FILE -  Huawei Technologies Chief Financial Officer Meng Wanzhou as she exits the court registry following the bail hearing at British Columbia Superior Courts in Vancouver, British Columbia on Dec. 11, 2018.
FILE - Huawei Technologies Chief Financial Officer Meng Wanzhou is pictured as she exits the court registry following the bail hearing at British Columbia Superior Courts in Vancouver, B.C., Dec. 11, 2018.

TORONTO - Lawyers for Huawei Chief Financial Officer Meng Wanzhou will try to challenge her extradition to the United States in January 2020, the company said in a statement Thursday after her legal team appeared in a Canadian court to set future court dates. 

The Canadian Broadcasting Corp. reported that Meng's extradition hearing would begin in January 2020 and that the case was expected to conclude by October of that year. 

Meng, 47, the daughter of Huawei Technologies Co. Ltd.'s billionaire founder Ren Zhengfei, was arrested at Vancouver's airport in December on a U.S. warrant and is fighting extradition on charges that she misled global banks about Huawei's relationship with a company operating in Iran. 

Meng, free on bail in Vancouver, did not appear in court.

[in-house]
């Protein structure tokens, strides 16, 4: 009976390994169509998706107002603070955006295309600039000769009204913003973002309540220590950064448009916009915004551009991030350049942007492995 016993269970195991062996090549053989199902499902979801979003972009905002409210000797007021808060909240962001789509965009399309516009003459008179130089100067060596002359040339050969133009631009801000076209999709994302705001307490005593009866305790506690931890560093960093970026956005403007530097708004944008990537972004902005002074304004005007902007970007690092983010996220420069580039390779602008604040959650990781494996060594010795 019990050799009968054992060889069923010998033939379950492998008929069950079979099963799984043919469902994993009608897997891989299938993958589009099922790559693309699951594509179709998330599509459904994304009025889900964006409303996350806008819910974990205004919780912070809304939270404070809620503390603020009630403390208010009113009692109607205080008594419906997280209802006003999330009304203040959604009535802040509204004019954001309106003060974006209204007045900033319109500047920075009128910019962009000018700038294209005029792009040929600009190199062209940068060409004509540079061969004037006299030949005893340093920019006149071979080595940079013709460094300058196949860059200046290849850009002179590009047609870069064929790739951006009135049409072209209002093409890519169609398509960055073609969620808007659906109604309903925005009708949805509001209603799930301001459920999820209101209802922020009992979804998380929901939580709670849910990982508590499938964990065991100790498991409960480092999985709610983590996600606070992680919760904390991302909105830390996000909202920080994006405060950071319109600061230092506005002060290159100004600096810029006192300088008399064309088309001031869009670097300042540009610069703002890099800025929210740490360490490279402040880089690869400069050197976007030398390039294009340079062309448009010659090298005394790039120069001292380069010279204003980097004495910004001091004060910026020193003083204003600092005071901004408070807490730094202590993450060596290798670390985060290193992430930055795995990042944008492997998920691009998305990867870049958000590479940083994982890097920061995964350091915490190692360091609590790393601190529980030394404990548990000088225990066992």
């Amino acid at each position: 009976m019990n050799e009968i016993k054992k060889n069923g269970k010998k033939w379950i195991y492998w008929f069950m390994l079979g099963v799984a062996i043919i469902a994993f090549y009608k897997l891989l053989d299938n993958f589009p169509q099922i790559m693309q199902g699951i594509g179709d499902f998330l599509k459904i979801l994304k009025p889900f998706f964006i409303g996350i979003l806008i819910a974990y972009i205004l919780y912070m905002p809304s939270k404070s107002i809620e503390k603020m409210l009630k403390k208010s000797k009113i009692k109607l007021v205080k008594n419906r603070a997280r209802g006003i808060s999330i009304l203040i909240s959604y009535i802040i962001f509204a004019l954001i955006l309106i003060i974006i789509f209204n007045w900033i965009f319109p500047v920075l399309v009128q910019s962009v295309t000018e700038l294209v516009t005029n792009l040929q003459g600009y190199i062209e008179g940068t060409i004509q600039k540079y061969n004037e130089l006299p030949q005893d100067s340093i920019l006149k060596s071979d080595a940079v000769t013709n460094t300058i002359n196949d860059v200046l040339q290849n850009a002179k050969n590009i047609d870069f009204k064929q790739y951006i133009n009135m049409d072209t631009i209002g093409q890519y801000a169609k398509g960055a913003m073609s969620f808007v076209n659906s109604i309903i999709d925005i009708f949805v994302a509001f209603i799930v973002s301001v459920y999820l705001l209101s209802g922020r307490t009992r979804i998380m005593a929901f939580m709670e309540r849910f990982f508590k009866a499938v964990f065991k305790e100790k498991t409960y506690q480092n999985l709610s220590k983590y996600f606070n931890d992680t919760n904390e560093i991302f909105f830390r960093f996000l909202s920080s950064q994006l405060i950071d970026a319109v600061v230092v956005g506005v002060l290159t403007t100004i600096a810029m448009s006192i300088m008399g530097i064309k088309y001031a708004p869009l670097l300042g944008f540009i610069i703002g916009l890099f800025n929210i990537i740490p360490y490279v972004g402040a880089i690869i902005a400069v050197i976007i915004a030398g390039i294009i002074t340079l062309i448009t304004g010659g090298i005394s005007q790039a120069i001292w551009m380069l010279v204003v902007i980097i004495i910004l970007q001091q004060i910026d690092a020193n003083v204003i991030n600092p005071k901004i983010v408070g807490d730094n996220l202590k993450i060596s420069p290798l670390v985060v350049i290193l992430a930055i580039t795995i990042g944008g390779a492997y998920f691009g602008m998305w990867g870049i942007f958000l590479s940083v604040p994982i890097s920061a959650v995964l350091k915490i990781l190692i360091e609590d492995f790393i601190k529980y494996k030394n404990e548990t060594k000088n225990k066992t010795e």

In a statement, Huawei said there was no evidence Meng had misled any banks and that her alleged actions were not a crime in Canada. It also said U.S. President Donald Trump's comments showed the case against Meng was "guided by political and financial considerations, not the rule of law." 

Her attorneys are seeking a stay of extradition proceedings on several grounds, including allegations that Canadian Border Services Agency (CBSA) officers delayed Meng's arrest to extract evidence under the guise of a routine immigration check before she was arrested by the Royal Canadian

FILE - The Huawei logo is seen in a Beijing mall, July 4, 2018.

 

​​Mounted Police (RCMP). 

They made similar allegations in a civil lawsuit in March. 

In a written defense filed Monday, government attorneys argued that Meng's suit should be dismissed. 

The government argued that CBSA officers acted "lawfully and in good faith" when they interviewed Meng and examined her luggage "to determine if she was admissible to Canada and if there were any customs issues with her goods." 

Meng's suit claimed CBSA officers opened and viewed the contents of her electronic devices, in violation of her right to privacy. The government said CBSA officers asked Meng for phone passwords and then wrote them down on a piece of paper, which the RCMP took when it arrested Meng. It said the RCMP has not examined the contents of Meng's devices. 

Diplomatic relations between Canada and China turned icy after Meng's arrest. China arrested two Canadian citizens, charging them with espionage. It also blocked imports of Canadian canola seed.